Posted By Norman Gasbarro on October 12, 2013
According to information found in the Genealogy of John W. Deppen with a Brief History of His Ancestors, a copy of which is found in the Schwalm Library of the Gratz Historical Society, John Deppen, “perhaps in the company of others,” traveled to the Gettysburg battlefield and took a “spent cannonball” which was later passed down in his family.
John Deppen was born 14 August 1824, a son of William Deppen (1779-?) and Magdalena [Seiler] Deppen (1790-1862).
“John left Pennsylvania in 1845 with his brother Abraham. They went to Ohio on horseback where Abraham bought land and John worked for him for four years. In 1849 John and five buddies left Ohio in a covered wagon drawn by a yoke of oxen to seek gold in California. Two hundred miles later there were 15 teams and by the time they got to Illinois it was a large caravan. They averaged about 12 miles a day through country without roads. They cut down trees to build a roadway through swamps and drove through tall prairie grass. At times they freed the oxen who would lead them to water. John finally reached California and stayed 5 years prospecting for gold. He returned to Pennsylvania with two companions by ox team. In Lancaster, Pennsylvania, they sold the team and split the money. John then walked home to County Line, Lower Mahanoy Township, in Northumberland County, where he knocked on the door and then asked his mother for a nights lodging. After an absence of over nine years, bearded, sun-tanned, travel-stained and hardships stamped on his face, he was not recognized by his mother who told him to go to the nearest tavern. He said, “Mother, don’t you know me?” which brought instant recognition. He took his gold to Philadelphia where it was minted into $1,500 of gold coin, some of which he still had when he died. He is buried with his wife Sarah at Malta, Pennsylvania.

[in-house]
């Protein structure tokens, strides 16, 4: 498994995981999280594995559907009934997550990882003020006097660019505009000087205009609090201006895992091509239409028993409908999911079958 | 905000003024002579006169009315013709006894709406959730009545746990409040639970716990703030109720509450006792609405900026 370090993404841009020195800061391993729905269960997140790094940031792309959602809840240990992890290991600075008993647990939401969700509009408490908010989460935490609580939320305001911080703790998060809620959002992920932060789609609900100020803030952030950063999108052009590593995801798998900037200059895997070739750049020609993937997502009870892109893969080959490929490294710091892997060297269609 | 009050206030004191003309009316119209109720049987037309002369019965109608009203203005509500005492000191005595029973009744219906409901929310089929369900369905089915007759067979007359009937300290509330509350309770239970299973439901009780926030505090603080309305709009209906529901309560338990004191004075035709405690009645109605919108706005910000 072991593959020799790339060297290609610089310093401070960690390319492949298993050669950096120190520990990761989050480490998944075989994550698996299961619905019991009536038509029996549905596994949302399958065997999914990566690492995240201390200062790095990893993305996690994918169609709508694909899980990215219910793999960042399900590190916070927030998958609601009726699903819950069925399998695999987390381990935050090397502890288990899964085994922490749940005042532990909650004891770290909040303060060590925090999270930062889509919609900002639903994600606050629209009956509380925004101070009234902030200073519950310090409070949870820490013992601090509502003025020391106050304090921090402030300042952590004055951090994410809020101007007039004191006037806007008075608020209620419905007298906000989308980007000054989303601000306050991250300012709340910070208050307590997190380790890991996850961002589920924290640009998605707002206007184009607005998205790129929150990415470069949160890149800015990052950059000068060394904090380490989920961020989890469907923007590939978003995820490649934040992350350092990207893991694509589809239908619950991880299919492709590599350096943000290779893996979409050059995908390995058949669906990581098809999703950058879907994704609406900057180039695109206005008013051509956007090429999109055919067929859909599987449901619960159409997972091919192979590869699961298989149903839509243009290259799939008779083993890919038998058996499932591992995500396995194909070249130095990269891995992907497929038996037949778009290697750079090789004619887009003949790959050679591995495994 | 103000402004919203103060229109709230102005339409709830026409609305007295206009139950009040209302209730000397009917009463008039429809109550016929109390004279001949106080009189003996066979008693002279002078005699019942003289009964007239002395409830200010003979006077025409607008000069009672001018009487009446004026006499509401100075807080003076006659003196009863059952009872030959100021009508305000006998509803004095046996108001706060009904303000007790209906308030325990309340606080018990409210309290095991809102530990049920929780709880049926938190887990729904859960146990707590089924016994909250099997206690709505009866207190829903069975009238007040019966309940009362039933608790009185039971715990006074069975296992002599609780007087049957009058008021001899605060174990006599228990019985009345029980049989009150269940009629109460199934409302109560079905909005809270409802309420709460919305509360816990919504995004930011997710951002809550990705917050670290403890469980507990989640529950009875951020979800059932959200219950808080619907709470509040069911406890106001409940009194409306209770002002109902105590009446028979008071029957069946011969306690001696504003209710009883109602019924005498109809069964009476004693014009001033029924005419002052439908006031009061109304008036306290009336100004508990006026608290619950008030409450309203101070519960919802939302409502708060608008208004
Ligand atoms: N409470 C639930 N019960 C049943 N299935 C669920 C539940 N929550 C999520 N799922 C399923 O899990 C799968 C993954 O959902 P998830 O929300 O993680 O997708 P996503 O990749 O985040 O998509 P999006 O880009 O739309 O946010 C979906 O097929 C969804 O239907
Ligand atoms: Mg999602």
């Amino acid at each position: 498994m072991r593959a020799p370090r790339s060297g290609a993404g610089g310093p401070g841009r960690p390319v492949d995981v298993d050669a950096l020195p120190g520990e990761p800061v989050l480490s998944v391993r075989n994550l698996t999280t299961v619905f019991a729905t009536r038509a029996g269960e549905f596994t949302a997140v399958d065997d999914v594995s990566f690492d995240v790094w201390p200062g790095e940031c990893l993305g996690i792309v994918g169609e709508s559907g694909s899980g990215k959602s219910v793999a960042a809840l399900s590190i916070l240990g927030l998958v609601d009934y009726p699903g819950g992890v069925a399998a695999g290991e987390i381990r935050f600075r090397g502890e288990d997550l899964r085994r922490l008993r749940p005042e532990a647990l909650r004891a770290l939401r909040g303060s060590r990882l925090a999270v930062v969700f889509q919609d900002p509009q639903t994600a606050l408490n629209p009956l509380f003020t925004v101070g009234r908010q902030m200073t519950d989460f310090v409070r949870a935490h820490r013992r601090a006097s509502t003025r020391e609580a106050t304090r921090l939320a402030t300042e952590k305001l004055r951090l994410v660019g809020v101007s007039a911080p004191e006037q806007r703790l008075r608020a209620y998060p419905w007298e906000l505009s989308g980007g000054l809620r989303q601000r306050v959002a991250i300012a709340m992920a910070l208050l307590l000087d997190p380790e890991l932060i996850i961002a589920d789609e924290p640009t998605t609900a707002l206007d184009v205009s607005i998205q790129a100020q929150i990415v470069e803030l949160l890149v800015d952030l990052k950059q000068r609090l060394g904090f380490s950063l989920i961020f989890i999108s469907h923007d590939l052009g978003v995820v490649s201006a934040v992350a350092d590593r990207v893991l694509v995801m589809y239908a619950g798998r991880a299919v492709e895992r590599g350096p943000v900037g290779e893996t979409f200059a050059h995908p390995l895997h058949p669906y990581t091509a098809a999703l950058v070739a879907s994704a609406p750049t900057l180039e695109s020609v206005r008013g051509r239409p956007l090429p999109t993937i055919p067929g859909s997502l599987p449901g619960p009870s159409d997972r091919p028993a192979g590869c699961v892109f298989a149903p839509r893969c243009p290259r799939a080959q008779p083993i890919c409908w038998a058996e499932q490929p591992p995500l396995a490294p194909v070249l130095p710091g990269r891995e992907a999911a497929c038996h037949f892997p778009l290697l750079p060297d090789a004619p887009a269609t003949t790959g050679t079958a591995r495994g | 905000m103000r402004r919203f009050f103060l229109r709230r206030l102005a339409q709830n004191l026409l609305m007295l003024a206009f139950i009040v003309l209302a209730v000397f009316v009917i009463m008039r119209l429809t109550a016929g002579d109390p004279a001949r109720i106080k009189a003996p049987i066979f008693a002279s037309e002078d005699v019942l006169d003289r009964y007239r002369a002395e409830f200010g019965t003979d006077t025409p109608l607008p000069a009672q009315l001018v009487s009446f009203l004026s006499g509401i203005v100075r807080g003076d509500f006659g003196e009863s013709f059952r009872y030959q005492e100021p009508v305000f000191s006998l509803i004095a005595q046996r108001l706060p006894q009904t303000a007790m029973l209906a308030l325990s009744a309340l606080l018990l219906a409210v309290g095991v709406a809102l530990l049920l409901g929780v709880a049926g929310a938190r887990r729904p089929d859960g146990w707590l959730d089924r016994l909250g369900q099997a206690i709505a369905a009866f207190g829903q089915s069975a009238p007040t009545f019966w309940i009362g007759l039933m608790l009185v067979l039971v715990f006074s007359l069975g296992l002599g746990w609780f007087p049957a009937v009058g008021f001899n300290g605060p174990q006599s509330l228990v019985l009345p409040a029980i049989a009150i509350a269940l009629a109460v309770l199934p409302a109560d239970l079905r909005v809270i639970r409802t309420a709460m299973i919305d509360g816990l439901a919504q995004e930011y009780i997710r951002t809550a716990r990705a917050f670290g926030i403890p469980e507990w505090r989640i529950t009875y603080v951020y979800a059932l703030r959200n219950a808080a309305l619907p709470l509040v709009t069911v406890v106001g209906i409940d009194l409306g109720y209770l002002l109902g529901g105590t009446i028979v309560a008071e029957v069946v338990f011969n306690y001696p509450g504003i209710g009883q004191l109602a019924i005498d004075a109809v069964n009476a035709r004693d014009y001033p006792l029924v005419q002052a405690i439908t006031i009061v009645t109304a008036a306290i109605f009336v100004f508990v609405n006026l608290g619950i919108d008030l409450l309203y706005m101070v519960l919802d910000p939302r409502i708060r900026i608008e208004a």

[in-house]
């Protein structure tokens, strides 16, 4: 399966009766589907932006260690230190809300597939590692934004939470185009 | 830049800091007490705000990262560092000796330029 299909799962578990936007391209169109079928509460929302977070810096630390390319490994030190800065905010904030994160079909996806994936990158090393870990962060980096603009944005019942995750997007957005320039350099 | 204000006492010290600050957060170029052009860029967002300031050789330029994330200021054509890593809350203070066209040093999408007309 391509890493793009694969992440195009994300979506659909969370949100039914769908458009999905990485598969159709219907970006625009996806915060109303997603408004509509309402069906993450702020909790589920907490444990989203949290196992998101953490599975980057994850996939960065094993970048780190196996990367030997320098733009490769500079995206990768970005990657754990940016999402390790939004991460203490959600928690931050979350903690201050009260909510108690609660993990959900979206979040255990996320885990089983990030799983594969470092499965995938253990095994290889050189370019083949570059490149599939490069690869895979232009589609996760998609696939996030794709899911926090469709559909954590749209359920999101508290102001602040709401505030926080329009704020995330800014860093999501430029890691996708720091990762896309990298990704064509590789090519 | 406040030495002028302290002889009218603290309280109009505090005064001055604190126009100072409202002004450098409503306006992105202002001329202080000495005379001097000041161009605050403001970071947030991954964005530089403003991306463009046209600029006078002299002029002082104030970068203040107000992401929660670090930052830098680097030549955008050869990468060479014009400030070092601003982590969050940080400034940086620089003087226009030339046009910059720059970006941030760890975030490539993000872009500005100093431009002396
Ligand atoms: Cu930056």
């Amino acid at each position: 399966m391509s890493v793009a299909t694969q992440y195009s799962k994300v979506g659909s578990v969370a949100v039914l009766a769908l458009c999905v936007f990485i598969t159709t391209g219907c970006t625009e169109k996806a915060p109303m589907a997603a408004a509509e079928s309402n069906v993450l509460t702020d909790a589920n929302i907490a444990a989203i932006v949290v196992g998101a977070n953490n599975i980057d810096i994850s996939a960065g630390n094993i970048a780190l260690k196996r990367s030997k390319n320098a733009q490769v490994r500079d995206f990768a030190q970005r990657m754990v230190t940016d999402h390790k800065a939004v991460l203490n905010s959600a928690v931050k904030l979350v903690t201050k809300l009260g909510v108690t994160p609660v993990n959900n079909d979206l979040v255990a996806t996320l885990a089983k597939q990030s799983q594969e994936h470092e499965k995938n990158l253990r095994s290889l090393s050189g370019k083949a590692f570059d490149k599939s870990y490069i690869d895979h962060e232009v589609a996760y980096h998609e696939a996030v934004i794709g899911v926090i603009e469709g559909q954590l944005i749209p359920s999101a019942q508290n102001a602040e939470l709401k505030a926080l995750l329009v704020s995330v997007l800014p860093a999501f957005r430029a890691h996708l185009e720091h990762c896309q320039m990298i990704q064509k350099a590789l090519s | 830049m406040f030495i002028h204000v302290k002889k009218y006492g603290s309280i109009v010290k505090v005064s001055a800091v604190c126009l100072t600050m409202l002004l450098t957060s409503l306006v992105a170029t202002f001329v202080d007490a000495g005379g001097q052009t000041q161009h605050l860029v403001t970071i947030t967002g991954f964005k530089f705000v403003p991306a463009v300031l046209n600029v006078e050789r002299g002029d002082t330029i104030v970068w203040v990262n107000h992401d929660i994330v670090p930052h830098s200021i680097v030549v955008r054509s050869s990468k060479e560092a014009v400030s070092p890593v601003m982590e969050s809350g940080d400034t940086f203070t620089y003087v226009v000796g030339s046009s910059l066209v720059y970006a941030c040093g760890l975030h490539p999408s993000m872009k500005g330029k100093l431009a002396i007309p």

“When news that the Union and Confederate Armies were locked in battle at Gettysburg reached Lower Northumberland County, John perhaps in the company of others, decided to go and offer their assistance. They arrived in Gettysburg several days after the battle. John picked up a spent cannonball and carried it home in a handkerchief. He gave the ball to his son John W. Deppen who gave it to his son John Forrest Deppen. The cannonball is now in the possession of John Forrest Deppen Jr.
“John had a child (Henry Deppen) by Sophie Wolf who was born in 1846 after John had left for Ohio.
“John and his wife Sarah had 11 children… all born near Malta.”
Source: Genealogy of John W. Deppen with a Brief History of His Ancestors, John W. Deppen Family History Committee, 1970, p. 14.
The only Civil War record in which John Deppen‘s name was located was the United States Civil War Draft Registration of July 1863. At the time of the draft registration, John was a 40-year old farmer living in Lower Mahanoy Township, Northumberland County (see document below).
The Deppen history was compiled in 1970, which was 43 years ago. So, where is the cannonball today?